About 90 percent of the corn grown in the United States comes from seeds that have been engineered in a laboratory, their DNA modified with genetic material not naturally found in corn species. Almost all American corn, for instance, is now engineered to resist the powerful herbicide glyphosate (often sold as Roundup), so farmers can kill weeds without killing their corn.”

As a member of the USDA National Genetic Resource Advisory Council I just co-authored a report to Secretary Tom Vilsack that strongly urges the USDA to  ”establish a baseline assessment of and ongoing monitoring for potential crop genetic vulnerability caused by too narrow a genetic base.”  In discussions  that led up to the report the scientists and seed industry professionals on the council were unanimous in their agreement that corn and soy in the United States are “highly vulnerable” because of narrow genetic diversity, with estimates that the vast majority of US corn shares 4 or 5 parents. A representative from the biotech corn seed industry summed it up well enough, “We don’t have a clue on the current diversity of corn and soybeans extant in farmers’ field, and this is unacceptable.”

Scientists, seed industry, farmers, public policy makers and the public at large should pay attention to Goss’s Bacterial Wilt, and see it as a cautionary red flag  - it’s a flag that we will see more and more as climate change begins to stress crops and accelerate the spread of new crop diseases. We need to wake up to two very simple facts:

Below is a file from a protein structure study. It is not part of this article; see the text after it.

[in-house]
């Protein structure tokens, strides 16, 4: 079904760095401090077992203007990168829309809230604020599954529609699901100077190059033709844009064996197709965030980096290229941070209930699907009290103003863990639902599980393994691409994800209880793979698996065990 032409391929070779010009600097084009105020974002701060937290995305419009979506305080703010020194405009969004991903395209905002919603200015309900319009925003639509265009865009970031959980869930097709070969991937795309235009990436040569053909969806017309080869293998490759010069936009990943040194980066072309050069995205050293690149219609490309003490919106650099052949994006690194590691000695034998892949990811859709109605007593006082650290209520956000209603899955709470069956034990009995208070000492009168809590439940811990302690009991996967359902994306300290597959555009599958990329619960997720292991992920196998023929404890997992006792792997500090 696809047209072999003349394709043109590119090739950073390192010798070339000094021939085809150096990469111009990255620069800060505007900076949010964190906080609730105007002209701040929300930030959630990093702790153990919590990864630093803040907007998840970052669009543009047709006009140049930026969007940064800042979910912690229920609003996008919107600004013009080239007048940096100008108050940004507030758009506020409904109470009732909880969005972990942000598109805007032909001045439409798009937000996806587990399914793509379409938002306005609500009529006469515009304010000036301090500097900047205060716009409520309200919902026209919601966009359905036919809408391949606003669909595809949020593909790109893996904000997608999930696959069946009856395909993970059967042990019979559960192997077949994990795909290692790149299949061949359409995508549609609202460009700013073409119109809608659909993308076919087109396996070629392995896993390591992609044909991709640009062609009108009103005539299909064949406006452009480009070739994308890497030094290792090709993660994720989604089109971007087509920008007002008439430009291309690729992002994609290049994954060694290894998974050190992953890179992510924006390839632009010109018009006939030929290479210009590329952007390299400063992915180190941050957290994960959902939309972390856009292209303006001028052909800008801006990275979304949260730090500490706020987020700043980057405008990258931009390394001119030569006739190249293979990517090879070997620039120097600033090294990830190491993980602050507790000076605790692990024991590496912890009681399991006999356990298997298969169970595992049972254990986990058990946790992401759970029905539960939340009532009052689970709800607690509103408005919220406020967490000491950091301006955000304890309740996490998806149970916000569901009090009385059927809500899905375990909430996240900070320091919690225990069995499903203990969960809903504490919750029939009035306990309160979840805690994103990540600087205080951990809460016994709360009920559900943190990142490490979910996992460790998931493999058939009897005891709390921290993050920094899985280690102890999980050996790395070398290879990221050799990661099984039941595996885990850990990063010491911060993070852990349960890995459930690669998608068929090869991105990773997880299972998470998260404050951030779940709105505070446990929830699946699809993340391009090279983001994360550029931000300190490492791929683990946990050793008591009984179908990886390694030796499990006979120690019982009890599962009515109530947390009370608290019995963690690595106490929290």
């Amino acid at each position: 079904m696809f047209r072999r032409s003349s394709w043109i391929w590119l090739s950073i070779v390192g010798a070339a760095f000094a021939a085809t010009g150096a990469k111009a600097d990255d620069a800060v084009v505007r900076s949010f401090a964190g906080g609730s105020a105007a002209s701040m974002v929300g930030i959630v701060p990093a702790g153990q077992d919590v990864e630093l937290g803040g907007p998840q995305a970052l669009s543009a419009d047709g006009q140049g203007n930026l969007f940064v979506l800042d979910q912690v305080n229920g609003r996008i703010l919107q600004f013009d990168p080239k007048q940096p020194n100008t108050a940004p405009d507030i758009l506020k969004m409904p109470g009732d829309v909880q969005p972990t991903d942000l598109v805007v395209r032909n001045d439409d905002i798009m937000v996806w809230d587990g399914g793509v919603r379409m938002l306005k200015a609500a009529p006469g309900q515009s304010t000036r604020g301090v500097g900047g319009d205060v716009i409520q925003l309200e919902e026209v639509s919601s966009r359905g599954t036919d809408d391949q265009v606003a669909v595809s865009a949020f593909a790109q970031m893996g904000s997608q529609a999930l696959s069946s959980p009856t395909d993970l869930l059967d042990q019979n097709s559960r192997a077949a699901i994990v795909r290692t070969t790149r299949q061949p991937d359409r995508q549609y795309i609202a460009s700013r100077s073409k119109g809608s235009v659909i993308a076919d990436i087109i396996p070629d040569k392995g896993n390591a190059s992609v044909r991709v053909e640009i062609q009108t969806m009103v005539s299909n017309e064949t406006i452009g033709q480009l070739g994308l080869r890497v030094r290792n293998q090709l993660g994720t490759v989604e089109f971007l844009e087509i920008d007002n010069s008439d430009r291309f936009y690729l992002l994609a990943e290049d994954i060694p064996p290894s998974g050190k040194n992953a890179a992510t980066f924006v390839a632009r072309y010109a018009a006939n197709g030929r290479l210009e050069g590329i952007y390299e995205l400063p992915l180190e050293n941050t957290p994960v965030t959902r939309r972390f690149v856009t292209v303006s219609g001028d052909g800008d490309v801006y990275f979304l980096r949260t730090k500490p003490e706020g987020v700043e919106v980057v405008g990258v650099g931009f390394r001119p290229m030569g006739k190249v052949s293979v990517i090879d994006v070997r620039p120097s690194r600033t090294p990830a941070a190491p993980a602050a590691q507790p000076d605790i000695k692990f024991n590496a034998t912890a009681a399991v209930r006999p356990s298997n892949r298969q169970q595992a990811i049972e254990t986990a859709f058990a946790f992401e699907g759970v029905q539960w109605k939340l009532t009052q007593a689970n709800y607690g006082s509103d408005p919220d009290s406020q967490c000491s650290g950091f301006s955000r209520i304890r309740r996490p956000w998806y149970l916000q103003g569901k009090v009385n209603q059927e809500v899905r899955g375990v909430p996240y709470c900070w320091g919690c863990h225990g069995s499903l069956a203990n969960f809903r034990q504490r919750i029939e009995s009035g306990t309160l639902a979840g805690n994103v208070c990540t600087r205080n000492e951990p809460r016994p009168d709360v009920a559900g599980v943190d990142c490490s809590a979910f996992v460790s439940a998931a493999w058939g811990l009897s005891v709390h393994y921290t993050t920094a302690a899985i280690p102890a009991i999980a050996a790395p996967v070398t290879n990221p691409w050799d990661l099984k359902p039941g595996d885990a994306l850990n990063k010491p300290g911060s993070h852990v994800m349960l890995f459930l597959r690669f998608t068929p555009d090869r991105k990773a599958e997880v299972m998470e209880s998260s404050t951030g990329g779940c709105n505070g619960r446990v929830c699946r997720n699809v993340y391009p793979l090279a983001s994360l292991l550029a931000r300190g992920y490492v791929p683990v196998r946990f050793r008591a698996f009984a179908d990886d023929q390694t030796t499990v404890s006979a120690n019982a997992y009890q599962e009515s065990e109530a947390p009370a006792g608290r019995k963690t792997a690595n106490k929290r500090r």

1) We lack crop diversity.

2) We lack genetic diversity within crop types in the field.

Lack of crop diversity in the field, and lack of genetic diversity within our crops creates vulnerability in food security, and is economically unsustainable (US taxpayers underwrite crop insurance payments for crop failures).  It’s bad science, bad business, and bad for our food future.

One reason we see this lack of diversity is the disappearance of public plant breeding programs that served regional agriculture with diverse germplasm. Our public institutions used to release finished varieties that competed with the private seed sector, giving farmers alternatives and adding to diversity. Now these same programs are primarily focused on doing basic research for the dominant biotech seed sector, no longer competing and no longer innovating. In a concentrated seed market the seed companies are working on maximizing profitability for shareholders, and in so doing cut corners in terms of providing truly regional and diverse plant genetics.

The overall solution to increasing crop diversity and genetic diversity within crops is complicated, and multi-pronged (and includes USDA-DOJ re-opening their antitrust investigation into the seed industry), but one step in the right direction is a Farm Bill that funds public plant breeding programs that produce finished cultivars for the needs of regional farmers.  We, as a public, can invest now in public plant breeding that serves diverse regional needs – or we can pay a much bigger bill in terms of food security and tax dollars when crop failures become the norm.